Ayala v. Holder, No. 11-1737 (1st Cir. 2012)Annotate this Case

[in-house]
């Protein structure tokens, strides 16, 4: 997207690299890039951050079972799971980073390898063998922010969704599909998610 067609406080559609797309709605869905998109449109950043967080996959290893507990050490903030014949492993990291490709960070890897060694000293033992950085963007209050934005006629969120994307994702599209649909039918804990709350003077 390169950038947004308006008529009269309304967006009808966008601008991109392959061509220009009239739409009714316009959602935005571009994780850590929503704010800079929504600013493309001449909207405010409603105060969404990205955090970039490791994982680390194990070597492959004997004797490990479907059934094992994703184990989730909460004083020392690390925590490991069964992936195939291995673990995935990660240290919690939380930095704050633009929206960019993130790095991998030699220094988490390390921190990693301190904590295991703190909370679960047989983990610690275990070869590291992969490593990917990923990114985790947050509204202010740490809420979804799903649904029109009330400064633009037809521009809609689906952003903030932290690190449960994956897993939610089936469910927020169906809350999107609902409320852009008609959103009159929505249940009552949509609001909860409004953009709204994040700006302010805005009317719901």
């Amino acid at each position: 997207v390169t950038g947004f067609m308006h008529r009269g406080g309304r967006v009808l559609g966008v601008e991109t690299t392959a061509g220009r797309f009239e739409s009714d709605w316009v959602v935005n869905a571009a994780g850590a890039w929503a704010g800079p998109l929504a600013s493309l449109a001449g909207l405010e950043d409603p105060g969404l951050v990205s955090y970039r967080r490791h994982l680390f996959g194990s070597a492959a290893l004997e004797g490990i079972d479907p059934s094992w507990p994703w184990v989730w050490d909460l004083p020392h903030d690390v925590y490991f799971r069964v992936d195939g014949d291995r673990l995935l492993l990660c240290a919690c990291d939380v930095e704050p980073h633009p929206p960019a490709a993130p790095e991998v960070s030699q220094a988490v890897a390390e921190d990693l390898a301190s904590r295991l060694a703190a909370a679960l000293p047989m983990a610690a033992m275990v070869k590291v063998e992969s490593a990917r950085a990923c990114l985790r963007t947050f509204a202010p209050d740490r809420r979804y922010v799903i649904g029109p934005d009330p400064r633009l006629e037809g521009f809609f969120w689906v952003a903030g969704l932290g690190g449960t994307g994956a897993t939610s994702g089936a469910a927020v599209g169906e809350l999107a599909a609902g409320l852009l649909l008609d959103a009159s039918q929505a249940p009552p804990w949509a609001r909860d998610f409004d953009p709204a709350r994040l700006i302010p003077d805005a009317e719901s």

Ayala was born in 1957, shortly after Guatemala's president was assassinated. The decades that followed were tumultuous, with guerilla violence common until peace arrived in 1996. Her family suffered two deaths and two robberies. In 1993, Ayala fled to the U.S., leaving behind children, ages 10 and 14 and filed a petition for asylum, withholding of removal, and protection under the Convention Against Torture. In 2006, DHS charged her as removeable. An IJ found Ayala credible but denied her relief because she could not prove past persecution, establish a reasonable fear of future persecution on account of a protected ground, or meet the more difficult tests for withholding of removal and CAT protection. The BIA affirmed, rejecting her claim for asylum under 8 U.S.C. 1158(b)(1)(A) because Ayala was unable to establish that past persecution was or the persecution she fears will be on account of a legally protected ground. The First Circuit affirmed. Asylum claims based on perceived wealth because of a petitioner's connections to the U.S. have consistently been rejected.